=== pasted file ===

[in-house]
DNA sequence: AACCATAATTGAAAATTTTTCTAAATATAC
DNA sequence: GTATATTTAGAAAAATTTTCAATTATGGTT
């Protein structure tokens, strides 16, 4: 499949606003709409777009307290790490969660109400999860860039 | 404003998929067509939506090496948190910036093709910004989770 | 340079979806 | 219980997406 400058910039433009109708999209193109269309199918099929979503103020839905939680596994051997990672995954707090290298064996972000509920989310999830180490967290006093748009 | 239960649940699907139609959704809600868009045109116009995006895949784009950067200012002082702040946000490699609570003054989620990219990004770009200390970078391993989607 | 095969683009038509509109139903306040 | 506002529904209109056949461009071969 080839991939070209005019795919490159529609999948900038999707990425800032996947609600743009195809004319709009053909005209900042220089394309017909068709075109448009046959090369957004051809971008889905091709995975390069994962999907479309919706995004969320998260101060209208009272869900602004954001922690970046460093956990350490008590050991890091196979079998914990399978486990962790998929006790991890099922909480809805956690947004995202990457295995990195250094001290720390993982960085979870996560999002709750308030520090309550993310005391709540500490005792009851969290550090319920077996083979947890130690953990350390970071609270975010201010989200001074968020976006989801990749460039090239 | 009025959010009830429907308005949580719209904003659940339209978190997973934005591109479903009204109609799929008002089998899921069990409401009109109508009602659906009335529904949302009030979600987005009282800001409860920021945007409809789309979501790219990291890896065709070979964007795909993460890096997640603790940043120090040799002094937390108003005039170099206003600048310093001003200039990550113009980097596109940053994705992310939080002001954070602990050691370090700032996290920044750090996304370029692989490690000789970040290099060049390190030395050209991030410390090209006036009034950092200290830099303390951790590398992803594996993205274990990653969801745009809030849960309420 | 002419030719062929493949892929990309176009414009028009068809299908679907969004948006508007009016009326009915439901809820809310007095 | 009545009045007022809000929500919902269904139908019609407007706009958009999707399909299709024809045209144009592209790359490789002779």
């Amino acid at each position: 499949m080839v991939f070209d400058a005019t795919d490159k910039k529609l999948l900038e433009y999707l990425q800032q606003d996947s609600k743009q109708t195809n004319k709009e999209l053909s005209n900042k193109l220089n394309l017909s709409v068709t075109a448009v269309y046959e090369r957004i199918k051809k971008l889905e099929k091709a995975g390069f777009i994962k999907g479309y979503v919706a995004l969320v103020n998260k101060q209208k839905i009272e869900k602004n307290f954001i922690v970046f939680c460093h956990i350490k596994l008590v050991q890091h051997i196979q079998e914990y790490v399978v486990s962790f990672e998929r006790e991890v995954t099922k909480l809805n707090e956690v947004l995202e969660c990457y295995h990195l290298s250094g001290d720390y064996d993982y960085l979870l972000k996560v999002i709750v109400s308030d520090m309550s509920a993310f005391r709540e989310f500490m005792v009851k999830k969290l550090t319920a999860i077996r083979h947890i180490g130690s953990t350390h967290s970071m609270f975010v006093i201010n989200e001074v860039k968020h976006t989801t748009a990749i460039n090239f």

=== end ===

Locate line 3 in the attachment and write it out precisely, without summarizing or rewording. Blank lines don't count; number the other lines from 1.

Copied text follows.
DNA sequence: GTATATTTAGAAAAATTTTCAATTATGGTT